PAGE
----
Artiphon Orba review – Create music without knowing how to read music

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REVIEW – A couple of months ago, I reviewed the Artiphon INSTRUMENT 1 and now I’m back with another musical instrument from Artiphon. I enjoyed testing the INSTRUMENT 1 but found that it was more than I needed in a music-making device. Lucky for me, Artiphon makes another device that is much smaller and has simplified features. Let’s find out if the Artiphon Orba makes it easy to make music without even knowing how to actually read music.

What is it?

The Artiphon Orba is a small handheld musical instrument, synth, looper, and MIDI controller.

What’s in the box?

  • Artiphon Orba
  • USB-C charging cable
  • Quickstart guide

Design and features

The Artiphon Orba looks a bit like a hockey puck. It’s made of matte black plastic and has a touch button in the center with pie-shaped touch buttons that radiate from the center.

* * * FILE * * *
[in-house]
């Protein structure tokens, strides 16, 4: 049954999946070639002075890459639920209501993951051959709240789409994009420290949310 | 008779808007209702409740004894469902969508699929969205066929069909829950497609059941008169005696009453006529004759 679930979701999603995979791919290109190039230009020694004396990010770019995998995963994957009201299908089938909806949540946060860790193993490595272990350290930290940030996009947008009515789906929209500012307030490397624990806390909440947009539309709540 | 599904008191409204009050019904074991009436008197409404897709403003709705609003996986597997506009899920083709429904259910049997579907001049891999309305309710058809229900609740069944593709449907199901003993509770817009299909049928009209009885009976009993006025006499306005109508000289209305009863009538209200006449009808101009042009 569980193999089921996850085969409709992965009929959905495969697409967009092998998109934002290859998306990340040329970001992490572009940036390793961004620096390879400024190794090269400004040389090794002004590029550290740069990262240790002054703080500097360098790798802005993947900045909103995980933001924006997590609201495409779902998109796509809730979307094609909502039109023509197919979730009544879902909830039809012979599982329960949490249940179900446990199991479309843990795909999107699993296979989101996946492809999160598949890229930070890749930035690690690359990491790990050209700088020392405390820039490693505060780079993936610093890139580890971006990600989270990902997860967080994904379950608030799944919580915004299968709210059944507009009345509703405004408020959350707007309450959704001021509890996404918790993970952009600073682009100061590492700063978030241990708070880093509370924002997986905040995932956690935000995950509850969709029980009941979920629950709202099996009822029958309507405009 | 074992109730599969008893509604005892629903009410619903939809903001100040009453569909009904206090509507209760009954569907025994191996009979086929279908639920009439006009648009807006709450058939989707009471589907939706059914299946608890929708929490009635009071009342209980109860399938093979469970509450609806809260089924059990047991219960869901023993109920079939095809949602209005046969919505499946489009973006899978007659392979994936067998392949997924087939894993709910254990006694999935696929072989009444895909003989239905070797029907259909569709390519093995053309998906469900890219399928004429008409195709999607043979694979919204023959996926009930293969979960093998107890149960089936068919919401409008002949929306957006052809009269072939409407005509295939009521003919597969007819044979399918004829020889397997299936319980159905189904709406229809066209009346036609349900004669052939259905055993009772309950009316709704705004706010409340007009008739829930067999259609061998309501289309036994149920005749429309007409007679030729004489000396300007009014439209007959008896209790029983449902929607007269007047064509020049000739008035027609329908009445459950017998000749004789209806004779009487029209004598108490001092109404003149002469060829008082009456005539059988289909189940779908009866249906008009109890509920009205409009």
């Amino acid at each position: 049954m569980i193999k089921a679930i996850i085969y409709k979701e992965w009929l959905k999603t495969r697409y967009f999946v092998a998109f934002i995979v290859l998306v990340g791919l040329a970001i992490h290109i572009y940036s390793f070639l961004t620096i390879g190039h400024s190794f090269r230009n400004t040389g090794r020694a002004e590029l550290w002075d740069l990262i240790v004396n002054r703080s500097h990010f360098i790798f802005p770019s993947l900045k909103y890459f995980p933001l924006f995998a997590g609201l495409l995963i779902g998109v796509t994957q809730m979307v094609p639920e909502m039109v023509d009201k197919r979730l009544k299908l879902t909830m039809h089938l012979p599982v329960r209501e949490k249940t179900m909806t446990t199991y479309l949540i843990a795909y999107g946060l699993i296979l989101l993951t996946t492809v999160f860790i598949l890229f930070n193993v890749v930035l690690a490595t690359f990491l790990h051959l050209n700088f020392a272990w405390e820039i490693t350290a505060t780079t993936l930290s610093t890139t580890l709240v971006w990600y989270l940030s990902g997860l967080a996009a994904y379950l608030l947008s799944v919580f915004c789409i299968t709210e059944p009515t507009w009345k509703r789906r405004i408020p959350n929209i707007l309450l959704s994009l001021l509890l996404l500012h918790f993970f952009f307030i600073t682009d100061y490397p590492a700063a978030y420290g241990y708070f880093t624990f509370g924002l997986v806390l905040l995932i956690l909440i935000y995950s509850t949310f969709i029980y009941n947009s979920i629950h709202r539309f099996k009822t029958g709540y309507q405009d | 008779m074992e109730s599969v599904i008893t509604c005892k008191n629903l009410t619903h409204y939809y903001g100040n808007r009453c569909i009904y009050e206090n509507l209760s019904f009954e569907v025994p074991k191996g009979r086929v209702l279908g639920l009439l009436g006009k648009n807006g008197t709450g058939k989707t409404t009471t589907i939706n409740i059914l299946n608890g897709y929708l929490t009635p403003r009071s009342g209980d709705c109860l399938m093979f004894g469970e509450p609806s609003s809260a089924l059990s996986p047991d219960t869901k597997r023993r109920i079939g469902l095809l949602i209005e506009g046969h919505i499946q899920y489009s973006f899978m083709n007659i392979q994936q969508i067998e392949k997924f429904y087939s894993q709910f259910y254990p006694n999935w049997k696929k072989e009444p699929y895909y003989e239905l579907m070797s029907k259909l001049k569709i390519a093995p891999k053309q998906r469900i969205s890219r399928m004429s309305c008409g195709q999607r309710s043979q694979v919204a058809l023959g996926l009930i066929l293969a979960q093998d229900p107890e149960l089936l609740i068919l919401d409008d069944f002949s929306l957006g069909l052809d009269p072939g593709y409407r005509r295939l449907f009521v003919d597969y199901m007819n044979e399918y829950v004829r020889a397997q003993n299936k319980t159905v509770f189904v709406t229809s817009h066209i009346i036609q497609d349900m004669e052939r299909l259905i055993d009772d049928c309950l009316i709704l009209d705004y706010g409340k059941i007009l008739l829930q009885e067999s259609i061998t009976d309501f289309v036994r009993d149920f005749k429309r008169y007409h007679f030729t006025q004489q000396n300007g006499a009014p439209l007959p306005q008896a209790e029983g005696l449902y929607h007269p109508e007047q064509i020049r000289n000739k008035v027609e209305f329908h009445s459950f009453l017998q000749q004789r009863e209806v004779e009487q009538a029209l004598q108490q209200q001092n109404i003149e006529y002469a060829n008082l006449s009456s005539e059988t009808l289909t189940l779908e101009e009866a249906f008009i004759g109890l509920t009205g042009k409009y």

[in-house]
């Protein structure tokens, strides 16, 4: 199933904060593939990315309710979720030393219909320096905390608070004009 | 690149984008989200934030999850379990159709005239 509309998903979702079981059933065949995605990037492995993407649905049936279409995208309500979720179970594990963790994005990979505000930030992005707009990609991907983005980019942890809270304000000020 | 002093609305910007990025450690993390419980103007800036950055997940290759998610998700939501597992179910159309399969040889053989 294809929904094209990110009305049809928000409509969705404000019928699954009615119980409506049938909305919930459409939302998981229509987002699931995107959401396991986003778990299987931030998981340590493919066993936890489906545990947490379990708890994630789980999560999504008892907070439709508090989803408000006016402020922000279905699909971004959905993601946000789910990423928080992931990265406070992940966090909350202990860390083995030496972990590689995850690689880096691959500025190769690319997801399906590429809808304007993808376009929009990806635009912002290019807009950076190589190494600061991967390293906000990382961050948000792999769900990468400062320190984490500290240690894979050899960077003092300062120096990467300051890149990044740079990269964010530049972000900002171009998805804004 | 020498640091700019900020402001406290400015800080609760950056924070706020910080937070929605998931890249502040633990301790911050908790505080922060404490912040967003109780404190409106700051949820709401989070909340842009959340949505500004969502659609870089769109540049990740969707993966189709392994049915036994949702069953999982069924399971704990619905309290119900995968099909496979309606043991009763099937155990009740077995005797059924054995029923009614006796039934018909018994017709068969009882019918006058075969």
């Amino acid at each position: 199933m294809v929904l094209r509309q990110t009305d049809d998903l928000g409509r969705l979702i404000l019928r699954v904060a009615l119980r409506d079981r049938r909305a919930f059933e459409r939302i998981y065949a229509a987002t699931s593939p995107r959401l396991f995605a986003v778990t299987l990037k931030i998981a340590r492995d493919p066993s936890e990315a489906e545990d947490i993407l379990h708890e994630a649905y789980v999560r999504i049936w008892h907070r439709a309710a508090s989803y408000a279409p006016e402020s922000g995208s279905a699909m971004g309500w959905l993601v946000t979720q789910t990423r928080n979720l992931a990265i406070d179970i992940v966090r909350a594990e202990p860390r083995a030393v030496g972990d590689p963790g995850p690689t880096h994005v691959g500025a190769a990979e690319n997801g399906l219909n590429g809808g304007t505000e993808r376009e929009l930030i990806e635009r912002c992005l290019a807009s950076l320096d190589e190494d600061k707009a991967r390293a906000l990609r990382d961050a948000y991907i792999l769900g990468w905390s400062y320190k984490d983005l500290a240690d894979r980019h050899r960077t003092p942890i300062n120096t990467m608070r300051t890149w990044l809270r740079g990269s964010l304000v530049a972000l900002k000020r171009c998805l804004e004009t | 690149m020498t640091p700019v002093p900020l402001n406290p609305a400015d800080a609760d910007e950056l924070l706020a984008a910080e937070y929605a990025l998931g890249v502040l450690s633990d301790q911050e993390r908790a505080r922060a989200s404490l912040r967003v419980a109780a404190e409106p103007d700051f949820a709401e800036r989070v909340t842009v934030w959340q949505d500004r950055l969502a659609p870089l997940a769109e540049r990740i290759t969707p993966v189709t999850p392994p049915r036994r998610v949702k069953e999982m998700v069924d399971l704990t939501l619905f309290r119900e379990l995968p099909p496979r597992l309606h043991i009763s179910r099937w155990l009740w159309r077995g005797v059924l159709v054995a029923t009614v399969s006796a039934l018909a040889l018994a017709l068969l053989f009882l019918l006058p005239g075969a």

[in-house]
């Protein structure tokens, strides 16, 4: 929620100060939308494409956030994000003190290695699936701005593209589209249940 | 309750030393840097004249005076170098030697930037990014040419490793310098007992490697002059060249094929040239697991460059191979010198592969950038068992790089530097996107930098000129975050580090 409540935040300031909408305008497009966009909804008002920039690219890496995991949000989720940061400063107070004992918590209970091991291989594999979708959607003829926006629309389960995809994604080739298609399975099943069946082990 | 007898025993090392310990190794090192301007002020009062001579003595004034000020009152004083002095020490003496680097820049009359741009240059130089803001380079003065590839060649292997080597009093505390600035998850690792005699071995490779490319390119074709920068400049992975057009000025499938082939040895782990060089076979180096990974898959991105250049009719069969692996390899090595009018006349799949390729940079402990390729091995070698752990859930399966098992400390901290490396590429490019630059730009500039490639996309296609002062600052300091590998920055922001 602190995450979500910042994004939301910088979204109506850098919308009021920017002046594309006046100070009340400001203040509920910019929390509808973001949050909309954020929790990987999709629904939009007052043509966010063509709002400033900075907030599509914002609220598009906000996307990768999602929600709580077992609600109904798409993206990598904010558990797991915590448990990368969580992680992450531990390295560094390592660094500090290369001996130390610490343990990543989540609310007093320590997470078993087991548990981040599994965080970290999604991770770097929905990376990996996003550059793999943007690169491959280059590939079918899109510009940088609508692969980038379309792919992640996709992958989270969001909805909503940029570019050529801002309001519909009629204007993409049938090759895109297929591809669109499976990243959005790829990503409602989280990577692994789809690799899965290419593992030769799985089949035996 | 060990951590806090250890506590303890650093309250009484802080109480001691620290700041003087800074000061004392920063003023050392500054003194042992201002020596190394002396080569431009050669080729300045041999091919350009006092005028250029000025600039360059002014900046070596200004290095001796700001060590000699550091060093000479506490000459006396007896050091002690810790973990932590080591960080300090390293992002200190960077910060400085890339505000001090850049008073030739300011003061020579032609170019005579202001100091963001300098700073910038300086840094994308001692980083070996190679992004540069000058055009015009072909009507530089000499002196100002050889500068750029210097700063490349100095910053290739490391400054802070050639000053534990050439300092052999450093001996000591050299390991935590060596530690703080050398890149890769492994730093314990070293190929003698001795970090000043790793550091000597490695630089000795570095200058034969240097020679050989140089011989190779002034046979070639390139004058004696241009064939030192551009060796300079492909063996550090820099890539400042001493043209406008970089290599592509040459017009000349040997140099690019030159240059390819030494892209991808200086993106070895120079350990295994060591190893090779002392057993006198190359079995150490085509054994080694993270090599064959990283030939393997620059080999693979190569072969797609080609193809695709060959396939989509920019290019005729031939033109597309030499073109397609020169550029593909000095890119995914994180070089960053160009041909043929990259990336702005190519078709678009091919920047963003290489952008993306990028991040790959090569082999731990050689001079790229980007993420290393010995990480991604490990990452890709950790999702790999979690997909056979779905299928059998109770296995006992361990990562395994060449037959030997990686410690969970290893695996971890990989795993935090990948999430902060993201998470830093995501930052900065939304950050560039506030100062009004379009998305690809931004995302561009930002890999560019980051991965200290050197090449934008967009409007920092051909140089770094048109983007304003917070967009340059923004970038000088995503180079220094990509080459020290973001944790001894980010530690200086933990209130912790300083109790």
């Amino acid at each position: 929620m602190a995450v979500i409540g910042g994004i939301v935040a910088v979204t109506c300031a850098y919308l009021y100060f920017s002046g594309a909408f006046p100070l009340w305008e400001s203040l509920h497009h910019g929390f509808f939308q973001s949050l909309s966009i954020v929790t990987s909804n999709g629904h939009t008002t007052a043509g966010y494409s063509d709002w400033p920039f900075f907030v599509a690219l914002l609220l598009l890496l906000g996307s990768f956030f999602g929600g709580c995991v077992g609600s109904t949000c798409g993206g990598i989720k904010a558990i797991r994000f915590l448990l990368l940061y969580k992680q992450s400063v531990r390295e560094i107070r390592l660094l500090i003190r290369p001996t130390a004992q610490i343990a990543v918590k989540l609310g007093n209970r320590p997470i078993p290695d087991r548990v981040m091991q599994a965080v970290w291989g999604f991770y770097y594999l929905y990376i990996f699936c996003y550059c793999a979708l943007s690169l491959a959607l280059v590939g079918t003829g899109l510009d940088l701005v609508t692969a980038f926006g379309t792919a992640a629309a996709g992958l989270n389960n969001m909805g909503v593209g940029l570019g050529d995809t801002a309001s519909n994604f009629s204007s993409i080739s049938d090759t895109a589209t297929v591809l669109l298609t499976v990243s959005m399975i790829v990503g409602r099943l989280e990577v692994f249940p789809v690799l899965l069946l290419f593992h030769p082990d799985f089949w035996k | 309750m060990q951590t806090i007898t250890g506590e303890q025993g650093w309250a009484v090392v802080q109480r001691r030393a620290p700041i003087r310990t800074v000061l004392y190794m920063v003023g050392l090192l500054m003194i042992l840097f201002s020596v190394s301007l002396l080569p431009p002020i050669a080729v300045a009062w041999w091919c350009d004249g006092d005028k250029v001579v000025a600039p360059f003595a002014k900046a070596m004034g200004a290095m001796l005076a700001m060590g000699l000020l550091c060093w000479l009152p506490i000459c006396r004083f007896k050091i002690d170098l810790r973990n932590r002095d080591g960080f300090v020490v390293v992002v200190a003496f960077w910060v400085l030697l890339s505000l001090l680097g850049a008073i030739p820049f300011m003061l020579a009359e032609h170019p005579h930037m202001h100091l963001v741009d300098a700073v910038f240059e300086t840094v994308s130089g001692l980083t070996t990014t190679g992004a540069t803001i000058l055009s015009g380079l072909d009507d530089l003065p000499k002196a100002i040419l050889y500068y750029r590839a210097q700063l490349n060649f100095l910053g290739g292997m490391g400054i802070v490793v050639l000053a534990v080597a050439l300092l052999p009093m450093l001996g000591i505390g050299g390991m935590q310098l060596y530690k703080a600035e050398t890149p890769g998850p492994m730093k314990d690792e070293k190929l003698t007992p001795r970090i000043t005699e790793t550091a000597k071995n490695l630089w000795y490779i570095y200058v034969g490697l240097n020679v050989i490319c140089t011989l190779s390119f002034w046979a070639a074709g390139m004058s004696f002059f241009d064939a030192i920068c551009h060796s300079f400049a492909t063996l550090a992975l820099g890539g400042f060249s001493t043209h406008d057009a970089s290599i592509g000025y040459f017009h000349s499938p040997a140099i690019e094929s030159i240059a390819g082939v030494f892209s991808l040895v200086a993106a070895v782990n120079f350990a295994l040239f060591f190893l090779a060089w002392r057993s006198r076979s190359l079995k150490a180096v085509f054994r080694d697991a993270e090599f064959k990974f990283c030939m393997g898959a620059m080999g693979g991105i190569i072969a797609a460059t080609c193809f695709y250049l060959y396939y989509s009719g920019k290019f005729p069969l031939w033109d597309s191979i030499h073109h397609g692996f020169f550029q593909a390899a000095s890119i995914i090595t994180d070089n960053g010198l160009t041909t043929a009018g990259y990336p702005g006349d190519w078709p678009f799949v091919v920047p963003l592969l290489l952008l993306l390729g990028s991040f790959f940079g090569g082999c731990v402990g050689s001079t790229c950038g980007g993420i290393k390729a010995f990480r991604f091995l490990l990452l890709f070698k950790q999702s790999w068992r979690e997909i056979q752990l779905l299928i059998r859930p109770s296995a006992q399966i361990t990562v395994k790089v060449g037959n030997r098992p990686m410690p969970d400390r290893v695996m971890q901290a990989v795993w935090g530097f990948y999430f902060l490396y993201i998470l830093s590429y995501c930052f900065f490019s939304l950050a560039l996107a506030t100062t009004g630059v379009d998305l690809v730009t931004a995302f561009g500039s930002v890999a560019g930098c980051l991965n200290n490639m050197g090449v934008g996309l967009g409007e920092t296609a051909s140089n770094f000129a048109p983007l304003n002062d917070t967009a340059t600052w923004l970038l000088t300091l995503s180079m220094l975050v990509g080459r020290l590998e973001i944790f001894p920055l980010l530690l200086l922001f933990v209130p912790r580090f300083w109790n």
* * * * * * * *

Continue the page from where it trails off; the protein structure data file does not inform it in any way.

On the side of the Orba is a power button, volume buttons, USB-C port, and a 3.5mm headphone/amplifier jack.

On the bottom, of the instrument, you’ll find the built-in speakers.

Using the Artiphon Orba to make music

The Orba can be played as a standalone instrument/synthesizer or it can be connected to your Mac or PC and be used as a MIDI controller. It has 4 different sound modes that include Drum, Bass, Chord, and Lead. With these modes, you can create intricate beats and songs. Orba also has ten gestures that include Tap, Press, Spin, Radiate, Tilt, Shake, Slide, Vibrato, Move, and Bump.

Artiphon mobile and desktop app

The Artiphon Orba mobile and desktop apps look identical but while you can use Bluetooth or a USB cable to connect the Orba to your computer, you can only use Bluetooth to connect the Orba to your mobile device. For some reason, I was not able to get the Orba and my iPhone 13 Pro Max to talk to each other. I didn’t have any issues connecting the Orba with my 13in MacBook Pro though.

The main screen lets you see which mode the Orba is in and allows you to change the music key.

The drawer on the left slides out so that you can choose from songs and presets and then send them directly to the Orba. This is a cool way to customize the sound modes.

Each song has a detailed page with more info.

See (hear) it in action